Falling in love and getting married is such a fun and exciting time. And, of course, it should be, right? The question I want to help answer is; why do so many marriages start off strong only to soon fall apart?
Although marriages fail for various reasons, some leading causes are a lack of knowledge of who we are marrying, a lack of instruction for dealing with difficulties in the relationship, and simply failing to plan. This article looks at several areas a new couple must consider.
In our twenty years of marriage, my wife and I have had some serious hardships. Most of these could’ve been prevented by us doing some research in the early days about what we were getting ourselves into. This article might come across as directed towards young newly-weds, but each topic I discuss would apply to new relationships, second marriages, and even a long-standing marriage like ours.
It’s never too late to pick up some new tools and knowledge and put them to work to improve our current circumstances. It wasn’t until a few years ago that I started looking long and hard at our relationship; what it had become and where it was headed. It was surely improving, but at a snail’s pace.
Utilize the available resources before you need them
After getting married, when we were nineteen, we did eventually find some decent resources that gave us some good tools to use, but we didn’t search for these resources until we needed them. This is the common mistake. Instead of practicing preventative maintenance, we waited until we had a breakdown before addressing the situations. Had we learned about what could go wrong and how we could’ve noticed the signs, we could’ve avoided much heartache.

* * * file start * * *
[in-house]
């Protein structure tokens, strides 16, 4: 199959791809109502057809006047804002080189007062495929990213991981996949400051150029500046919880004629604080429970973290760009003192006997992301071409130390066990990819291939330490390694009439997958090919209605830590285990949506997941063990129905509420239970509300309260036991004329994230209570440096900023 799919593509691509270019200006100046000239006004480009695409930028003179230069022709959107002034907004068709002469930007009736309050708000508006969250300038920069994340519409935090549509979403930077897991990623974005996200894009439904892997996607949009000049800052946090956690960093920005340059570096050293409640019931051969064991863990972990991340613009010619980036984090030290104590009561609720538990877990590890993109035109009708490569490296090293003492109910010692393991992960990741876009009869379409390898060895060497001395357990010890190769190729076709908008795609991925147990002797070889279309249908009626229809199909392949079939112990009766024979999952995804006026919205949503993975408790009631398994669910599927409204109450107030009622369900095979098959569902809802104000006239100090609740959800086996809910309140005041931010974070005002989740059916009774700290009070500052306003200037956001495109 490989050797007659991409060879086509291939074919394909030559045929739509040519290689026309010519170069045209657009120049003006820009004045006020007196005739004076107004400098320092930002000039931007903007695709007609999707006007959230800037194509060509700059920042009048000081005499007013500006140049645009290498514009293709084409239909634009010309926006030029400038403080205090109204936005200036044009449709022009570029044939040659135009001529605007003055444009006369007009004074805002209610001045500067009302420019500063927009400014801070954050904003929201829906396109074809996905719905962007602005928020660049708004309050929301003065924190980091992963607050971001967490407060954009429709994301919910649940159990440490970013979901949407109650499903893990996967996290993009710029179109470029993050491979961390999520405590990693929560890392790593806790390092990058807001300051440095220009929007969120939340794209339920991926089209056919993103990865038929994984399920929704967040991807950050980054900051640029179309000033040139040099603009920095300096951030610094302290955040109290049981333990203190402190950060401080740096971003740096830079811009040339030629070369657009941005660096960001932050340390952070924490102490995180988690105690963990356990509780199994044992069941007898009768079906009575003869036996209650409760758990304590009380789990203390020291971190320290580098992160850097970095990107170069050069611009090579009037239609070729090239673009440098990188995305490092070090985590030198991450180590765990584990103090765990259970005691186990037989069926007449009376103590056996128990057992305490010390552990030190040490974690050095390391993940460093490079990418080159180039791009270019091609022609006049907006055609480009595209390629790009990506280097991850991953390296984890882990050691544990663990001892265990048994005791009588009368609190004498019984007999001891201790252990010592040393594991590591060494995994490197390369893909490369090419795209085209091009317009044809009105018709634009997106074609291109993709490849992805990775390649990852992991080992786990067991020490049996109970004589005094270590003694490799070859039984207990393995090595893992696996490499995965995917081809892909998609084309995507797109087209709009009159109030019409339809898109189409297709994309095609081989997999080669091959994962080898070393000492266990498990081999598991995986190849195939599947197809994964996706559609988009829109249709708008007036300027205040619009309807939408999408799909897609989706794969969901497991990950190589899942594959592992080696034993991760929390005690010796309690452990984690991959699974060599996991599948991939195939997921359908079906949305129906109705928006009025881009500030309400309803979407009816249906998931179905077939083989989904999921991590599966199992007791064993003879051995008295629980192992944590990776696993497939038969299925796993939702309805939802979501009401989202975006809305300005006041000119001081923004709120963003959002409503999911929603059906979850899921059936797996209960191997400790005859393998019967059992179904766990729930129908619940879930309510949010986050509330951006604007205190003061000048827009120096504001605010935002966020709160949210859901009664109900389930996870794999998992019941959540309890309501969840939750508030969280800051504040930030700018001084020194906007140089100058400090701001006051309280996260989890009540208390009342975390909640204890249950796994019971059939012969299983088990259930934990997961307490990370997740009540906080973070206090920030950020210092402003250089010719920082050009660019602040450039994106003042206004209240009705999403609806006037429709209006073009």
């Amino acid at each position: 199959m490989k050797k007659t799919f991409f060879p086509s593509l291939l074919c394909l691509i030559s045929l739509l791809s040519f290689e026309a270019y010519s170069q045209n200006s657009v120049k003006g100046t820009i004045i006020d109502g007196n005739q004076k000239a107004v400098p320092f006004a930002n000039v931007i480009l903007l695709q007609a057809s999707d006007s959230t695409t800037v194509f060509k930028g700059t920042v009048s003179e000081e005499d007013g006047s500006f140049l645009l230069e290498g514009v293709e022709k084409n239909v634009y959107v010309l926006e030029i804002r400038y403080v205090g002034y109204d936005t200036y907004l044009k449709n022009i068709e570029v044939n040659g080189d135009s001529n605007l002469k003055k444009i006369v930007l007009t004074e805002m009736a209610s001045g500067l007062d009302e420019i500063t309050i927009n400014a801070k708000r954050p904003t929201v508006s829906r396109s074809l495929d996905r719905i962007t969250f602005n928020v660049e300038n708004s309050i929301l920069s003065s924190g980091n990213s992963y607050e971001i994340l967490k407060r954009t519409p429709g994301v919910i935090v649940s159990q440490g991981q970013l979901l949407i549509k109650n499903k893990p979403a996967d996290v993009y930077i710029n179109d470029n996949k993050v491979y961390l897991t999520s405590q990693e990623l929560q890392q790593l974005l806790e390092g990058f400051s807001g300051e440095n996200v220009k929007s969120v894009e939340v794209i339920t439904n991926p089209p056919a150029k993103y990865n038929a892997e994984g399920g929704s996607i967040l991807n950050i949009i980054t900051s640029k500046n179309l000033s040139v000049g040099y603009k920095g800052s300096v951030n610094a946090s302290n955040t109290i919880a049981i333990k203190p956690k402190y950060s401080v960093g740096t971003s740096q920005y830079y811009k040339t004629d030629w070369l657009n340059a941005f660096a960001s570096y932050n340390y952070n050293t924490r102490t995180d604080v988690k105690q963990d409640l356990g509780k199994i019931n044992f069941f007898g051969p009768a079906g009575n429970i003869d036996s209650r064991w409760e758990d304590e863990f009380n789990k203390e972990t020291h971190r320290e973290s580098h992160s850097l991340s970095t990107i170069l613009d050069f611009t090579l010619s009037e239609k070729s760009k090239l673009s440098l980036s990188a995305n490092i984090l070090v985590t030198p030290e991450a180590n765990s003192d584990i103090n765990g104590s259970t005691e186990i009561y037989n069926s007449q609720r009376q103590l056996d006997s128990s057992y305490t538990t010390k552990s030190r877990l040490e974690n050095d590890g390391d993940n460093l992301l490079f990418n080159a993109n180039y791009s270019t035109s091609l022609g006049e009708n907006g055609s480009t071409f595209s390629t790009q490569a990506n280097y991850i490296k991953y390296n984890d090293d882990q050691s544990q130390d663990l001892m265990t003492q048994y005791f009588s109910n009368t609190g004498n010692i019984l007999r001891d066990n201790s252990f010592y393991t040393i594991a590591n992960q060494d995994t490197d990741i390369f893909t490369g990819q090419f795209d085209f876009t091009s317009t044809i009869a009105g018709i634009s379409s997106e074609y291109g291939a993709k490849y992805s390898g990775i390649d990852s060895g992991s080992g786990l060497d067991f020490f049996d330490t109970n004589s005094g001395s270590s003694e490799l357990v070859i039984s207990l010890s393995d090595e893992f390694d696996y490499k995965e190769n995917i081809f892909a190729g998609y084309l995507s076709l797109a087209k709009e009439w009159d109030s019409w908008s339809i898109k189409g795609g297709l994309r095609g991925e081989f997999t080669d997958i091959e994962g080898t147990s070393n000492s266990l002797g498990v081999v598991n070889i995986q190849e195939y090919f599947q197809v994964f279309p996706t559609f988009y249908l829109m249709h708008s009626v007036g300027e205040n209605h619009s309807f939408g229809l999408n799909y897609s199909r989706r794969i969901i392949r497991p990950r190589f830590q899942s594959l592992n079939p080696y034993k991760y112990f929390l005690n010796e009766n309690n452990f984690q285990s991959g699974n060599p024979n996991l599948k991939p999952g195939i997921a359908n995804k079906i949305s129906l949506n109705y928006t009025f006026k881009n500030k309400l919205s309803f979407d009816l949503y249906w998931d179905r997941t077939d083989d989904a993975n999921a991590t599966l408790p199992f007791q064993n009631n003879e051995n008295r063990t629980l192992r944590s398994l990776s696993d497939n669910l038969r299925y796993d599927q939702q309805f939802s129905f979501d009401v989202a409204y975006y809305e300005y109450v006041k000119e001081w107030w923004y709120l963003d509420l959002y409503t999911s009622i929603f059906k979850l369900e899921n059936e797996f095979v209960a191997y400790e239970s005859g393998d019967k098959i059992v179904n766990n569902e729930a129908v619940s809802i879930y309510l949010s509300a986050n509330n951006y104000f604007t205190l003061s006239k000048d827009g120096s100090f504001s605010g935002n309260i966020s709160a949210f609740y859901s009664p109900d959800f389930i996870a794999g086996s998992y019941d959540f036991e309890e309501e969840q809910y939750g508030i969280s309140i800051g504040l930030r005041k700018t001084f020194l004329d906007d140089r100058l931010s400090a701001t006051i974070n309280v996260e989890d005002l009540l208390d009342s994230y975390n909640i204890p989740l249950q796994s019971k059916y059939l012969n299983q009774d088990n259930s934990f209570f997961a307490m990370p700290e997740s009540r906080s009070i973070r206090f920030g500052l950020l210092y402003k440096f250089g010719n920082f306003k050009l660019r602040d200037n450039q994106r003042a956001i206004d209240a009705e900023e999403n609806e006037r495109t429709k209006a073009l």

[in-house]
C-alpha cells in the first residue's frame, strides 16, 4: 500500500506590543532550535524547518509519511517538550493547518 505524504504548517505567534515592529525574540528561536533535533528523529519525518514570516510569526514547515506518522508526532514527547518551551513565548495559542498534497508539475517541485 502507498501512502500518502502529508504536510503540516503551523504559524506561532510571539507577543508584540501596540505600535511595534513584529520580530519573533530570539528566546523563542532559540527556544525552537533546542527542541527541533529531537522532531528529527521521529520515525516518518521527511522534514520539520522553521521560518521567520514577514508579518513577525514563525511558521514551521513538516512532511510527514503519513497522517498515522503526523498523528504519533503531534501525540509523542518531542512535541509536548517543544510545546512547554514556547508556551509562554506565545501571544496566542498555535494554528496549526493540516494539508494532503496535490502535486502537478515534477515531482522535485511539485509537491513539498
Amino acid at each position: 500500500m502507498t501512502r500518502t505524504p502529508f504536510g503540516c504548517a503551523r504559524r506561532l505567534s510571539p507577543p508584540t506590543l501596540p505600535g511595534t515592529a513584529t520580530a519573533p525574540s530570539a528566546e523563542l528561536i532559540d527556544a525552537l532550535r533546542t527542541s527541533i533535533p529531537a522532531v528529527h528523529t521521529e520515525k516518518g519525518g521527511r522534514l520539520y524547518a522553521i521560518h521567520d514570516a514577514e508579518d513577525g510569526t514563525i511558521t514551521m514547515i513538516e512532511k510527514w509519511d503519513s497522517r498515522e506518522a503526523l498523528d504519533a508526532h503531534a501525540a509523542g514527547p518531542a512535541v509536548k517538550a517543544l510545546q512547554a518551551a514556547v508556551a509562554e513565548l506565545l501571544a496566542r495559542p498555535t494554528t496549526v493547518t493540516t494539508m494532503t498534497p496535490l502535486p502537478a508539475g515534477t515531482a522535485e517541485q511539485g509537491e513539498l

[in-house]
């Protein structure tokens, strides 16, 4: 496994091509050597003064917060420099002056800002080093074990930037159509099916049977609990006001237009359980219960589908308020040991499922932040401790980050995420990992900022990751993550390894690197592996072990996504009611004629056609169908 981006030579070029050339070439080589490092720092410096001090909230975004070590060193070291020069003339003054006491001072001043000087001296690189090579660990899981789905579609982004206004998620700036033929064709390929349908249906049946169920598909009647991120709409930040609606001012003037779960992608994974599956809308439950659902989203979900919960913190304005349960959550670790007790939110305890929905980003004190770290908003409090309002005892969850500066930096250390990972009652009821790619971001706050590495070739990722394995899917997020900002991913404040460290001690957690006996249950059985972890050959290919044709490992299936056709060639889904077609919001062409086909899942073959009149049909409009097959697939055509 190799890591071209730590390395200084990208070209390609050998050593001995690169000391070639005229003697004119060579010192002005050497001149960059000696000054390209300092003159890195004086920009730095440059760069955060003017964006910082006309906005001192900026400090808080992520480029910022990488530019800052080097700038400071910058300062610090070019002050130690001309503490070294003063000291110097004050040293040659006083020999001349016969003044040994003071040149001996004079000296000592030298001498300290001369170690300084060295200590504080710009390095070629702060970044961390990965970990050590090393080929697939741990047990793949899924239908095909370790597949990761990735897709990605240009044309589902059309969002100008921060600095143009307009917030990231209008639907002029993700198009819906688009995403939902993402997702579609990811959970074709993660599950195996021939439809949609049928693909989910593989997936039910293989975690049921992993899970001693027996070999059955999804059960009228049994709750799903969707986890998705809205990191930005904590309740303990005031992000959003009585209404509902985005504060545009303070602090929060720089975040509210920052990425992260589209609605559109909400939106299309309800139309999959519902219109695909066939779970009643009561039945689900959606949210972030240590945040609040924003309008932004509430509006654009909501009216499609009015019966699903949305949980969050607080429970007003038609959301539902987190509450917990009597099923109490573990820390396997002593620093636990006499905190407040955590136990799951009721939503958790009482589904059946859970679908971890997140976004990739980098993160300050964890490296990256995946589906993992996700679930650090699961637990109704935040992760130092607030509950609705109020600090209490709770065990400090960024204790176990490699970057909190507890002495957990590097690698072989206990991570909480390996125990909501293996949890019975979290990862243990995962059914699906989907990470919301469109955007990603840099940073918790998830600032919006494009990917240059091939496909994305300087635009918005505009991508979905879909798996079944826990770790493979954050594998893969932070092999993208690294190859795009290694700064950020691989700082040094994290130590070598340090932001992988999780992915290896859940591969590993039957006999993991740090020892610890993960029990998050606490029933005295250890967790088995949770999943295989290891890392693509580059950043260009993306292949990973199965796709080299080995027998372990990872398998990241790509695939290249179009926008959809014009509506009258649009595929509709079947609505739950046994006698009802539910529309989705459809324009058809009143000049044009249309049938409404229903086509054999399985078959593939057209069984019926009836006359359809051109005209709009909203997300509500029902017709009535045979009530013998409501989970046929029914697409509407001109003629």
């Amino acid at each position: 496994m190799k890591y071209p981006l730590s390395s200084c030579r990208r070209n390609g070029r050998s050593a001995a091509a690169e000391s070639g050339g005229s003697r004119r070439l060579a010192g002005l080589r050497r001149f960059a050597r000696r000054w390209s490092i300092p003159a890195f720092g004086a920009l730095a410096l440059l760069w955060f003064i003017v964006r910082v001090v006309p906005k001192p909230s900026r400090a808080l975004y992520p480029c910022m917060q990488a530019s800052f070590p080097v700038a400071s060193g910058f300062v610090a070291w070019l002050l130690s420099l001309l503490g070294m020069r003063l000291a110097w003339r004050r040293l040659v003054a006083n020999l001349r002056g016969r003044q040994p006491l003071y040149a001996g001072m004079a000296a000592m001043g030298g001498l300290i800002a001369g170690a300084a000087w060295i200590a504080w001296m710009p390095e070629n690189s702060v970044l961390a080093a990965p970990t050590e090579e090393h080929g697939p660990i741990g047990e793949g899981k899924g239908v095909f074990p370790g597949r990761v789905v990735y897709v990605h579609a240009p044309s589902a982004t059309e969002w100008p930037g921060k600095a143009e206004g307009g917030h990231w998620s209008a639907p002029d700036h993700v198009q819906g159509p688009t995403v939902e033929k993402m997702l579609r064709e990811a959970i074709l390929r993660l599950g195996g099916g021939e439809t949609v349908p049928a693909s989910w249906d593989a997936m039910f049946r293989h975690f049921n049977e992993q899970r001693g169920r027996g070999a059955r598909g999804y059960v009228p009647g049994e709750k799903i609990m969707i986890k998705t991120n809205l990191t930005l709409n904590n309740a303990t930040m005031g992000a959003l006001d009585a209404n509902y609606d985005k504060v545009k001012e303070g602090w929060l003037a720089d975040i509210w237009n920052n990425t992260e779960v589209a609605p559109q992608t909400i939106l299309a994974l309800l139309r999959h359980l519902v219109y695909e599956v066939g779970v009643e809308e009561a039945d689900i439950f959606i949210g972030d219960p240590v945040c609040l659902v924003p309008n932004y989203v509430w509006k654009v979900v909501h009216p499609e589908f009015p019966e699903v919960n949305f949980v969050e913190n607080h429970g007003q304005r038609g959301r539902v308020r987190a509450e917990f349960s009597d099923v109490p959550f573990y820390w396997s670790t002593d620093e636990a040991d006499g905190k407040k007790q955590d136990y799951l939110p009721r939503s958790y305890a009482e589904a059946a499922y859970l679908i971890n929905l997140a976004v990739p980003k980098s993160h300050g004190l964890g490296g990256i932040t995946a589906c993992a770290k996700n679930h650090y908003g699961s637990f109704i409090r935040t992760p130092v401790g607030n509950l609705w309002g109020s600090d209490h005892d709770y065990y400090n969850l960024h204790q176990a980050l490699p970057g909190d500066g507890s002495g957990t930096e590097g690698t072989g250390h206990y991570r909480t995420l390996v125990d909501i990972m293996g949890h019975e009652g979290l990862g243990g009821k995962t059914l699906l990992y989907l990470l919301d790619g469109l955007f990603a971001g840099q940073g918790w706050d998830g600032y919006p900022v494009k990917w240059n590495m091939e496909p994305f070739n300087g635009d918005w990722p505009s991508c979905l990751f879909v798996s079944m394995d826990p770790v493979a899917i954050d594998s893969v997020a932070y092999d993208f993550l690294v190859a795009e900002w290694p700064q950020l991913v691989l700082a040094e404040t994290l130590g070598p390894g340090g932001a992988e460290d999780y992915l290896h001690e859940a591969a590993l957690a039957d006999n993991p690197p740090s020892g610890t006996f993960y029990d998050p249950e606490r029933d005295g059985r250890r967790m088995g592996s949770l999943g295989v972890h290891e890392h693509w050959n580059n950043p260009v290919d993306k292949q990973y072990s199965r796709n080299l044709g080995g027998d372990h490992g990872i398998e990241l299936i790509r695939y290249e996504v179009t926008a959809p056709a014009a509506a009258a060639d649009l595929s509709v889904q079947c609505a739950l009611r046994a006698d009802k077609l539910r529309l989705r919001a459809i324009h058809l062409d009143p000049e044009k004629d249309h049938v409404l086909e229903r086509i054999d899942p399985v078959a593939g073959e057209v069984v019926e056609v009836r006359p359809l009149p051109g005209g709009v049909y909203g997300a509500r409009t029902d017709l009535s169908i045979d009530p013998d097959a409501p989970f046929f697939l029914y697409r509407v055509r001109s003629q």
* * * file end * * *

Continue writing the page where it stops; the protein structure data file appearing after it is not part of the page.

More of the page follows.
If you spend any amount of time reading through my various articles and books, you will find that I focus on trying to help folks correct undesirable circumstances and damaged relationships. I believe this life has much to offer, no matter who you are or what you’ve done, and I also believe that life is much better spent making good memories with someone you love.
I encourage individuals and couples to spend time each day, even an hour, reading or watching material that can help in their specific situations. For young marrieds, this might be videos on planning for kids, making the right big purchases that help the new family instead of hurting it, learning about finances, and even learning best communication practices.
For any situation that might come up, there surely is helpful material that is only a few clicks away. The resources are there, and I encourage you and your partner to make learning about relationship-building a part of your daily or weekly schedule. This is an investment that will pay huge. The returns are near immediate, too.
Alright, I guess that’s my little rant about resources. Let’s move on and look at some of the things that my wife and I wish we knew more about before diving into our marriage.
What every new couple should consider before getting serious
- Who are we hooking up with?
- What causes bad circumstances?
- What should we know about finances?
- Where should we live?
- Do kids ruin relationships?
- Conflict resolution for relationships
- A couple becomes a team
1. Who are we hooking up with?
When my wife and I first met, we were an unlikely couple. She was a young woman, strong in her faith for God, and I, well, I was a mess.
Long story short, I had a drug addiction and so did my buddy. His girlfriend however didn’t, and his girlfriend had a friend who came to visit often, who eventually would become my bride. I practically lived at my buddy’s house, so I was always there when his girlfriend’s friend would come over.
In time, we started to become attracted to each other and we started dating. Before we married, her only request was that I gave up the drugs. “Ok, no problem” so I thought.
It took only about a month before I picked up a new habit of drinking, at first I was a happy drunk, but after we were married this changed, I was no longer the happy drunk guy and that lasted close to seven years; seven years of our married life that would bring about a whole bunch of heartaches for us.